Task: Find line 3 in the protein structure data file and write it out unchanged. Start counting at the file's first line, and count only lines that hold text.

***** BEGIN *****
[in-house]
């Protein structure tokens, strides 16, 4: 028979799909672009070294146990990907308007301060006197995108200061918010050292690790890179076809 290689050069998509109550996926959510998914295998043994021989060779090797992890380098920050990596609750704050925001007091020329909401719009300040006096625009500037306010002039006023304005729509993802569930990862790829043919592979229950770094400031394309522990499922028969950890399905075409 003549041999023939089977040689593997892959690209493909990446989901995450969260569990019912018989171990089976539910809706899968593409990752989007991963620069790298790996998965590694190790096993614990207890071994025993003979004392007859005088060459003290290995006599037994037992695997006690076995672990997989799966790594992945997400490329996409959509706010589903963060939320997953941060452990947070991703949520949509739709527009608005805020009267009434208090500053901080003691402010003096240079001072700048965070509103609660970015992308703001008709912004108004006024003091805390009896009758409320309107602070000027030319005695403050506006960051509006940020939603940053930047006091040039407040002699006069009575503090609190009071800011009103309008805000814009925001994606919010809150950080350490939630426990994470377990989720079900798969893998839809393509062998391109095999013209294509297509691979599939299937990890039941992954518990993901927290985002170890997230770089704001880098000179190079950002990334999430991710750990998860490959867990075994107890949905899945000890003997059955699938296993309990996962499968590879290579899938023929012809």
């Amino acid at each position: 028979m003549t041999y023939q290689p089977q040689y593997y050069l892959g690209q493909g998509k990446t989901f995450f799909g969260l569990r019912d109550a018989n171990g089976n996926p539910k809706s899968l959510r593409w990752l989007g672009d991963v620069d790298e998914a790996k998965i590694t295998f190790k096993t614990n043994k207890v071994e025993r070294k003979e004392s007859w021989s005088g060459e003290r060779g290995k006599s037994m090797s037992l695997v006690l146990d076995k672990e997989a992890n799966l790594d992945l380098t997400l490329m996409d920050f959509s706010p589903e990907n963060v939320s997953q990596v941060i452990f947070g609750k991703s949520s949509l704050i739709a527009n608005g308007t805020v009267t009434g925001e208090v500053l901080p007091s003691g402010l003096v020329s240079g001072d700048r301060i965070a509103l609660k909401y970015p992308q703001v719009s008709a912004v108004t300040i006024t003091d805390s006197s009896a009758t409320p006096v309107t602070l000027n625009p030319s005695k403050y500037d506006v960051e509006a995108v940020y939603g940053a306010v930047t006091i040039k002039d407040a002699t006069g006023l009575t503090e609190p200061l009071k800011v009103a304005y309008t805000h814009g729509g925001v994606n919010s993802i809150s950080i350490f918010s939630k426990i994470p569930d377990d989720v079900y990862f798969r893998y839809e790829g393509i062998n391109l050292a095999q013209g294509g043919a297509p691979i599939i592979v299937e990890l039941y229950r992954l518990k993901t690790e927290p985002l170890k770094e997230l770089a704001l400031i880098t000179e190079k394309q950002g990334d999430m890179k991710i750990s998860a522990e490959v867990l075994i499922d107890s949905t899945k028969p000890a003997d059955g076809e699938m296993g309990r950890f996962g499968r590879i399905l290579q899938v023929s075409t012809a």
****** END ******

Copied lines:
């Amino acid at each position: 028979m003549t041999y023939q290689p089977q040689y593997y050069l892959g690209q493909g998509k990446t989901f995450f799909g969260l569990r019912d109550a018989n171990g089976n996926p539910k809706s899968l959510r593409w990752l989007g672009d991963v620069d790298e998914a790996k998965i590694t295998f190790k096993t614990n043994k207890v071994e025993r070294k003979e004392s007859w021989s005088g060459e003290r060779g290995k006599s037994m090797s037992l695997v006690l146990d076995k672990e997989a992890n799966l790594d992945l380098t997400l490329m996409d920050f959509s706010p589903e990907n963060v939320s997953q990596v941060i452990f947070g609750k991703s949520s949509l704050i739709a527009n608005g308007t805020v009267t009434g925001e208090v500053l901080p007091s003691g402010l003096v020329s240079g001072d700048r301060i965070a509103l609660k909401y970015p992308q703001v719009s008709a912004v108004t300040i006024t003091d805390s006197s009896a009758t409320p006096v309107t602070l000027n625009p030319s005695k403050y500037d506006v960051e509006a995108v940020y939603g940053a306010v930047t006091i040039k002039d407040a002699t006069g006023l009575t503090e609190p200061l009071k800011v009103a304005y309008t805000h814009g729509g925001v994606n919010s993802i809150s950080i350490f918010s939630k426990i994470p569930d377990d989720v079900y990862f798969r893998y839809e790829g393509i062998n391109l050292a095999q013209g294509g043919a297509p691979i599939i592979v299937e990890l039941y229950r992954l518990k993901t690790e927290p985002l170890k770094e997230l770089a704001l400031i880098t000179e190079k394309q950002g990334d999430m890179k991710i750990s998860a522990e490959v867990l075994i499922d107890s949905t899945k028969p000890a003997d059955g076809e699938m296993g309990r950890f996962g499968r590879i399905l290579q899938v023929s075409t012809a």